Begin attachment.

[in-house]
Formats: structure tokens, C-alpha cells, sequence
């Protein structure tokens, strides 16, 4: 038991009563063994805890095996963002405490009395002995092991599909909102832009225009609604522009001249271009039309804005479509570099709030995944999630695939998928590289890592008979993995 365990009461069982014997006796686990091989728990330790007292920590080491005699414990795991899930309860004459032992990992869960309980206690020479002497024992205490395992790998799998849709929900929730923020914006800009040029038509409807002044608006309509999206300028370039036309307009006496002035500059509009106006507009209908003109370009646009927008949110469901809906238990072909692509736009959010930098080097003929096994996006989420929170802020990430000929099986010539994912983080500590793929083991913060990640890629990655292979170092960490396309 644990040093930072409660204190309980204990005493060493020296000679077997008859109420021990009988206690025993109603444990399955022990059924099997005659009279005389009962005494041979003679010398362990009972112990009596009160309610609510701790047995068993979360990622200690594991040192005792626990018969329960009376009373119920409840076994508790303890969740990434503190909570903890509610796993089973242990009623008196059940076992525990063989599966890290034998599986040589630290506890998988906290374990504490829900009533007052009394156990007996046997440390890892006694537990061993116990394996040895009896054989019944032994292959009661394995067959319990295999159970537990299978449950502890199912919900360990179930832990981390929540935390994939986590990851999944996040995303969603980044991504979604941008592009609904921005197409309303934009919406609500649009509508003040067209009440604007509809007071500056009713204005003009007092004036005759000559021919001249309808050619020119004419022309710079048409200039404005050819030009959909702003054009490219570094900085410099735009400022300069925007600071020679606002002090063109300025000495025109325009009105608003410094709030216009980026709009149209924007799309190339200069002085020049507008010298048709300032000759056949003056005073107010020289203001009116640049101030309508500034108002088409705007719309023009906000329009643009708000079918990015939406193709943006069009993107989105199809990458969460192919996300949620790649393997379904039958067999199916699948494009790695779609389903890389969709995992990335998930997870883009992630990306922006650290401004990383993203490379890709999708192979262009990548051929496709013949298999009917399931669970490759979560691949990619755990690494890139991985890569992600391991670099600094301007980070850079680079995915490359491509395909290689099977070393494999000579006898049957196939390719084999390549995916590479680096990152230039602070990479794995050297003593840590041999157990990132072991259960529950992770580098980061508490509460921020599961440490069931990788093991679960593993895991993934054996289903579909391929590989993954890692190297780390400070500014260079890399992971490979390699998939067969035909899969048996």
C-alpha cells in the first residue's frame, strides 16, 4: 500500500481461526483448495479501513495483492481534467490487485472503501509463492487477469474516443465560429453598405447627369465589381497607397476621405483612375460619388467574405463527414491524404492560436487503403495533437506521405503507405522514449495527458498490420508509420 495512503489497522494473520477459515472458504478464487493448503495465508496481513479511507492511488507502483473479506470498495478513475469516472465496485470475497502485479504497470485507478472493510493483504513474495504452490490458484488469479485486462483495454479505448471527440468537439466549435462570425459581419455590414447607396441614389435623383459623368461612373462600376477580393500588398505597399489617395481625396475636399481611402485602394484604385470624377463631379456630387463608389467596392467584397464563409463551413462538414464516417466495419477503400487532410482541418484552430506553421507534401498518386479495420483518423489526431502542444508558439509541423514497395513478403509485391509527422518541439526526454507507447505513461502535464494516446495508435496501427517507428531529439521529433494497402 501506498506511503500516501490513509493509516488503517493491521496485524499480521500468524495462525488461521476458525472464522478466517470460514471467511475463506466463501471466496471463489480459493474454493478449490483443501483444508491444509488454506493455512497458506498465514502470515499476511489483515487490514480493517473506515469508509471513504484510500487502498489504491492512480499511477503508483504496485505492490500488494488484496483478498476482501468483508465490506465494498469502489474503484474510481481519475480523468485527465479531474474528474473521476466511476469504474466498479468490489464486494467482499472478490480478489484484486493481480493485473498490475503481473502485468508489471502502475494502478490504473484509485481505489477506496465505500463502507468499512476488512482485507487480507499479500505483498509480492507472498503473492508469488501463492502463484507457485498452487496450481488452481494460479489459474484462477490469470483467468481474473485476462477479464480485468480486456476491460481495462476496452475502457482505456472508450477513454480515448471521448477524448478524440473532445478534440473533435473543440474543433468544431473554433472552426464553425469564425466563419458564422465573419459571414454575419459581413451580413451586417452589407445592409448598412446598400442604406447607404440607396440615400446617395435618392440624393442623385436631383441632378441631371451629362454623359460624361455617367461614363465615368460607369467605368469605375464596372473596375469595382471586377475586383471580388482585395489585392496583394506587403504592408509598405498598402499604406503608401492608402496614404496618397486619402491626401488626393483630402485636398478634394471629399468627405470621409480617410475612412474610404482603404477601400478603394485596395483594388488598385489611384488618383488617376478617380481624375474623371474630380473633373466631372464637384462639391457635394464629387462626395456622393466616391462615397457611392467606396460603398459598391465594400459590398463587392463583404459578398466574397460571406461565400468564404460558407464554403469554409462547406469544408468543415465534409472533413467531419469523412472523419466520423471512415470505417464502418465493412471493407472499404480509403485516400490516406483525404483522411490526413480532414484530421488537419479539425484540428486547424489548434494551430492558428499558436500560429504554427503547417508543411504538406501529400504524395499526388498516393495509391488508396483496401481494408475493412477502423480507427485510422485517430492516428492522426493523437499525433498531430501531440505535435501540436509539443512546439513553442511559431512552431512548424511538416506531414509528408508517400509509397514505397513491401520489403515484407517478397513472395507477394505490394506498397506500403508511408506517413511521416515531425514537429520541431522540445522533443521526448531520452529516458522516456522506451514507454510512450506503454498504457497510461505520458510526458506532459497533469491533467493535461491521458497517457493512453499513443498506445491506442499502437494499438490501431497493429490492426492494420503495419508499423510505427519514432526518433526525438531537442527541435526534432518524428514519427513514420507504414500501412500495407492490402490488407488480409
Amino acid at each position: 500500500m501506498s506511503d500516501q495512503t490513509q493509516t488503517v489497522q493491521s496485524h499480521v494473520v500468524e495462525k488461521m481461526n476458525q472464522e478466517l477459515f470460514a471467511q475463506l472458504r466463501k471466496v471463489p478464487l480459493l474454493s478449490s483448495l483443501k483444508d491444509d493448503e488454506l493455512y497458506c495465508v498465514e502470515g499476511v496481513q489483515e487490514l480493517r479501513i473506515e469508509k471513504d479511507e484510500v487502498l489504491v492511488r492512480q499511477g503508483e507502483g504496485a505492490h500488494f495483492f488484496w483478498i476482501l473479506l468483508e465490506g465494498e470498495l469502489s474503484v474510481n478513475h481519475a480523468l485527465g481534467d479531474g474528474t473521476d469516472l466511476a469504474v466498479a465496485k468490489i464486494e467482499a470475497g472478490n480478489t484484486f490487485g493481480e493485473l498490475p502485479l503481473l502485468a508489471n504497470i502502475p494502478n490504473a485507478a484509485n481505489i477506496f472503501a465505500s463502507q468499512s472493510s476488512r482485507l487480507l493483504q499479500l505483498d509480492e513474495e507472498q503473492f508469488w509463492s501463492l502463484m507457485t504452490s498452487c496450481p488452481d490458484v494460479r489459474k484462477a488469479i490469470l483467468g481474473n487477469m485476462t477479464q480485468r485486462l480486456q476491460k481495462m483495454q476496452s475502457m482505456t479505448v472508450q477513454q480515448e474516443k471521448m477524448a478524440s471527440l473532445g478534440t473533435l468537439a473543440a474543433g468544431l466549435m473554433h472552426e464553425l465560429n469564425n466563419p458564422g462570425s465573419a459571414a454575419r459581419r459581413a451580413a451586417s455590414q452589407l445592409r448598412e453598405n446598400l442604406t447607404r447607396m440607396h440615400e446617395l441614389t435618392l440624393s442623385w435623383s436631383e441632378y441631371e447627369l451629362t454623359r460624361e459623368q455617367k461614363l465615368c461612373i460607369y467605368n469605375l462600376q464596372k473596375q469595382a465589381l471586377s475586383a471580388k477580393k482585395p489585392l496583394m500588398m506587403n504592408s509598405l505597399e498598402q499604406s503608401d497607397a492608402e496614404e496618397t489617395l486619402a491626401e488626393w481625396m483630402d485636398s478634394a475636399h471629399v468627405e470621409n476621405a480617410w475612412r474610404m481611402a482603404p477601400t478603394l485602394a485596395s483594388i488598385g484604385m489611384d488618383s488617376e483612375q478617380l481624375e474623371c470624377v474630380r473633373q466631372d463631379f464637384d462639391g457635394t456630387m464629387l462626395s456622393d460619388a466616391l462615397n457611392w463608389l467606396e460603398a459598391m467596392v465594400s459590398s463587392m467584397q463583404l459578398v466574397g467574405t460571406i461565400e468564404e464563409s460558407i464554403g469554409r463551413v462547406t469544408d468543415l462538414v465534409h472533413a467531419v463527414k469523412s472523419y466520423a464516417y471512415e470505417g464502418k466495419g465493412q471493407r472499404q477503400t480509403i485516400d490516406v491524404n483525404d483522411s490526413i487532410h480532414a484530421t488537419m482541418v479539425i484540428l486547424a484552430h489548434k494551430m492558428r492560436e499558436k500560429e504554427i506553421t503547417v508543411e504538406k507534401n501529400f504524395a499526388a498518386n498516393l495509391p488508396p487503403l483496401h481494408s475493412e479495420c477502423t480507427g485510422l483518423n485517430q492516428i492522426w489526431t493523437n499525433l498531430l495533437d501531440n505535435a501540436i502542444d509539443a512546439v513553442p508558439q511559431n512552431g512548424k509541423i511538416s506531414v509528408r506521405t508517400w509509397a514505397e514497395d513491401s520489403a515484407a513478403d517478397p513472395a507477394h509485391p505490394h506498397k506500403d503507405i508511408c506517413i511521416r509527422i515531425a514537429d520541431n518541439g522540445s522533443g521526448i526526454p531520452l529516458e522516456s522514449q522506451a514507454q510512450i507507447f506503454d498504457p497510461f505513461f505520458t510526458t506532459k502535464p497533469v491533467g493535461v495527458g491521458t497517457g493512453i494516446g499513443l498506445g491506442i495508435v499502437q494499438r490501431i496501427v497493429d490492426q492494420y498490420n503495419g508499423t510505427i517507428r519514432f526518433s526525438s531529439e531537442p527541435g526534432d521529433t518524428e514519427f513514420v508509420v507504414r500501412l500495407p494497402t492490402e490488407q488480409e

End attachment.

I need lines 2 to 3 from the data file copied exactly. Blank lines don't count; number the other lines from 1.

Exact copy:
Formats: structure tokens, C-alpha cells, sequence
């Protein structure tokens, strides 16, 4: 038991009563063994805890095996963002405490009395002995092991599909909102832009225009609604522009001249271009039309804005479509570099709030995944999630695939998928590289890592008979993995 365990009461069982014997006796686990091989728990330790007292920590080491005699414990795991899930309860004459032992990992869960309980206690020479002497024992205490395992790998799998849709929900929730923020914006800009040029038509409807002044608006309509999206300028370039036309307009006496002035500059509009106006507009209908003109370009646009927008949110469901809906238990072909692509736009959010930098080097003929096994996006989420929170802020990430000929099986010539994912983080500590793929083991913060990640890629990655292979170092960490396309 644990040093930072409660204190309980204990005493060493020296000679077997008859109420021990009988206690025993109603444990399955022990059924099997005659009279005389009962005494041979003679010398362990009972112990009596009160309610609510701790047995068993979360990622200690594991040192005792626990018969329960009376009373119920409840076994508790303890969740990434503190909570903890509610796993089973242990009623008196059940076992525990063989599966890290034998599986040589630290506890998988906290374990504490829900009533007052009394156990007996046997440390890892006694537990061993116990394996040895009896054989019944032994292959009661394995067959319990295999159970537990299978449950502890199912919900360990179930832990981390929540935390994939986590990851999944996040995303969603980044991504979604941008592009609904921005197409309303934009919406609500649009509508003040067209009440604007509809007071500056009713204005003009007092004036005759000559021919001249309808050619020119004419022309710079048409200039404005050819030009959909702003054009490219570094900085410099735009400022300069925007600071020679606002002090063109300025000495025109325009009105608003410094709030216009980026709009149209924007799309190339200069002085020049507008010298048709300032000759056949003056005073107010020289203001009116640049101030309508500034108002088409705007719309023009906000329009643009708000079918990015939406193709943006069009993107989105199809990458969460192919996300949620790649393997379904039958067999199916699948494009790695779609389903890389969709995992990335998930997870883009992630990306922006650290401004990383993203490379890709999708192979262009990548051929496709013949298999009917399931669970490759979560691949990619755990690494890139991985890569992600391991670099600094301007980070850079680079995915490359491509395909290689099977070393494999000579006898049957196939390719084999390549995916590479680096990152230039602070990479794995050297003593840590041999157990990132072991259960529950992770580098980061508490509460921020599961440490069931990788093991679960593993895991993934054996289903579909391929590989993954890692190297780390400070500014260079890399992971490979390699998939067969035909899969048996």